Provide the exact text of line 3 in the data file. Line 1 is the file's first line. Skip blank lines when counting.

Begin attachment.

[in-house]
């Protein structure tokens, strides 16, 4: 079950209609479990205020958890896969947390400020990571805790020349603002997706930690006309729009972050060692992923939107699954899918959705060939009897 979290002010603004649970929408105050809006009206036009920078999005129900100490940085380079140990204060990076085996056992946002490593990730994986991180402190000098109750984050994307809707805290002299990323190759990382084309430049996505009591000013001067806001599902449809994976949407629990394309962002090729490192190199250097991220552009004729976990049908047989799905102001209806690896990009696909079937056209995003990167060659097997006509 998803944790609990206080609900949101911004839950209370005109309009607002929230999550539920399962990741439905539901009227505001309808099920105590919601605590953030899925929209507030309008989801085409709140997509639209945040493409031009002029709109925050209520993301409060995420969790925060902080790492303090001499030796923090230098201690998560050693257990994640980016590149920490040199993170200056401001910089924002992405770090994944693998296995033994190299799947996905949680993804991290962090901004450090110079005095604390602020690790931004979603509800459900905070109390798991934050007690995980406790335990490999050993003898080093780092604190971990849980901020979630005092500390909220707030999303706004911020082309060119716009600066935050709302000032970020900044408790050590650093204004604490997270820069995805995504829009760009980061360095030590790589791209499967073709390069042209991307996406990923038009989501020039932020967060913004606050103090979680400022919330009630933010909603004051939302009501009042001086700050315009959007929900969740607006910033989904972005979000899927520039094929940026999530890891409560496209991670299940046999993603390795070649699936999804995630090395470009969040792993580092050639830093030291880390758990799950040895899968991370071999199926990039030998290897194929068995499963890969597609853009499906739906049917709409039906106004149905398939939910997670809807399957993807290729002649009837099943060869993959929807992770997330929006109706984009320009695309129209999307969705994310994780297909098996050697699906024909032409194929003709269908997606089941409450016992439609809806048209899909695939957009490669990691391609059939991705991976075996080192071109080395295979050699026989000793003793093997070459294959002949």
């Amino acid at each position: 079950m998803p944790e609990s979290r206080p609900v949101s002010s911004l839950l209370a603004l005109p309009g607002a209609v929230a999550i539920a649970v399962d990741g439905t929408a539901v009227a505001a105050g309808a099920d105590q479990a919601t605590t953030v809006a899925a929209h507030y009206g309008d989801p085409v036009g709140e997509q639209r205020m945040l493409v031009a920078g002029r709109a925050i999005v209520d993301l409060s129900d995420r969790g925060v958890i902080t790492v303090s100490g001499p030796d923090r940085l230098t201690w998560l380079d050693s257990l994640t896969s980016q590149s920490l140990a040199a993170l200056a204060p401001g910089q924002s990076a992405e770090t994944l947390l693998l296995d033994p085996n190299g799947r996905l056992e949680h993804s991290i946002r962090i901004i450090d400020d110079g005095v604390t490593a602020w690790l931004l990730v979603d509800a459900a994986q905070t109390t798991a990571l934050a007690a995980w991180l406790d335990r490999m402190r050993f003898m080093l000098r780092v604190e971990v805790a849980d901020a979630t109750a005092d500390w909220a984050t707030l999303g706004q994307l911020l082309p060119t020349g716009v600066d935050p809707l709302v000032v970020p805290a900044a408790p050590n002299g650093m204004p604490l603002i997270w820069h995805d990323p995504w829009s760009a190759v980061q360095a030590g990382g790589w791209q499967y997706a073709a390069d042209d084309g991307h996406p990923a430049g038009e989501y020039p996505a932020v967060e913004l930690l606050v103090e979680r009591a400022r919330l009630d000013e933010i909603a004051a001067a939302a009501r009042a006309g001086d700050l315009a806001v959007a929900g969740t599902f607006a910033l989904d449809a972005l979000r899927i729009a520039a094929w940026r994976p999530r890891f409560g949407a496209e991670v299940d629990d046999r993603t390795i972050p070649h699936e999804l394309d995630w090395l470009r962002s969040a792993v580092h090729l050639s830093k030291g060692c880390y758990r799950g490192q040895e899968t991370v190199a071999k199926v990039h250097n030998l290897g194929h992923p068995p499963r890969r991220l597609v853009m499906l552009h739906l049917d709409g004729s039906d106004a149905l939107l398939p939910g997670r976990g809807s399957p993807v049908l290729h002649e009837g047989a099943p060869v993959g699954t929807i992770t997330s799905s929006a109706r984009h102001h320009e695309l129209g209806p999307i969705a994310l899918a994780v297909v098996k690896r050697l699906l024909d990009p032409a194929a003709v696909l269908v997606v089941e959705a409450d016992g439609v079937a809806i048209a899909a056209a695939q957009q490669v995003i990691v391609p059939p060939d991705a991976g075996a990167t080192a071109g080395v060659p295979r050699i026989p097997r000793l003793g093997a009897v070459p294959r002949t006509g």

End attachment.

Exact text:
């Amino acid at each position: 079950m998803p944790e609990s979290r206080p609900v949101s002010s911004l839950l209370a603004l005109p309009g607002a209609v929230a999550i539920a649970v399962d990741g439905t929408a539901v009227a505001a105050g309808a099920d105590q479990a919601t605590t953030v809006a899925a929209h507030y009206g309008d989801p085409v036009g709140e997509q639209r205020m945040l493409v031009a920078g002029r709109a925050i999005v209520d993301l409060s129900d995420r969790g925060v958890i902080t790492v303090s100490g001499p030796d923090r940085l230098t201690w998560l380079d050693s257990l994640t896969s980016q590149s920490l140990a040199a993170l200056a204060p401001g910089q924002s990076a992405e770090t994944l947390l693998l296995d033994p085996n190299g799947r996905l056992e949680h993804s991290i946002r962090i901004i450090d400020d110079g005095v604390t490593a602020w690790l931004l990730v979603d509800a459900a994986q905070t109390t798991a990571l934050a007690a995980w991180l406790d335990r490999m402190r050993f003898m080093l000098r780092v604190e971990v805790a849980d901020a979630t109750a005092d500390w909220a984050t707030l999303g706004q994307l911020l082309p060119t020349g716009v600066d935050p809707l709302v000032v970020p805290a900044a408790p050590n002299g650093m204004p604490l603002i997270w820069h995805d990323p995504w829009s760009a190759v980061q360095a030590g990382g790589w791209q499967y997706a073709a390069d042209d084309g991307h996406p990923a430049g038009e989501y020039p996505a932020v967060e913004l930690l606050v103090e979680r009591a400022r919330l009630d000013e933010i909603a004051a001067a939302a009501r009042a006309g001086d700050l315009a806001v959007a929900g969740t599902f607006a910033l989904d449809a972005l979000r899927i729009a520039a094929w940026r994976p999530r890891f409560g949407a496209e991670v299940d629990d046999r993603t390795i972050p070649h699936e999804l394309d995630w090395l470009r962002s969040a792993v580092h090729l050639s830093k030291g060692c880390y758990r799950g490192q040895e899968t991370v190199a071999k199926v990039h250097n030998l290897g194929h992923p068995p499963r890969r991220l597609v853009m499906l552009h739906l049917d709409g004729s039906d106004a149905l939107l398939p939910g997670r976990g809807s399957p993807v049908l290729h002649e009837g047989a099943p060869v993959g699954t929807i992770t997330s799905s929006a109706r984009h102001h320009e695309l129209g209806p999307i969705a994310l899918a994780v297909v098996k690896r050697l699906l024909d990009p032409a194929a003709v696909l269908v997606v089941e959705a409450d016992g439609v079937a809806i048209a899909a056209a695939q957009q490669v995003i990691v391609p059939p060939d991705a991976g075996a990167t080192a071109g080395v060659p295979r050699i026989p097997r000793l003793g093997a009897v070459p294959r002949t006509g």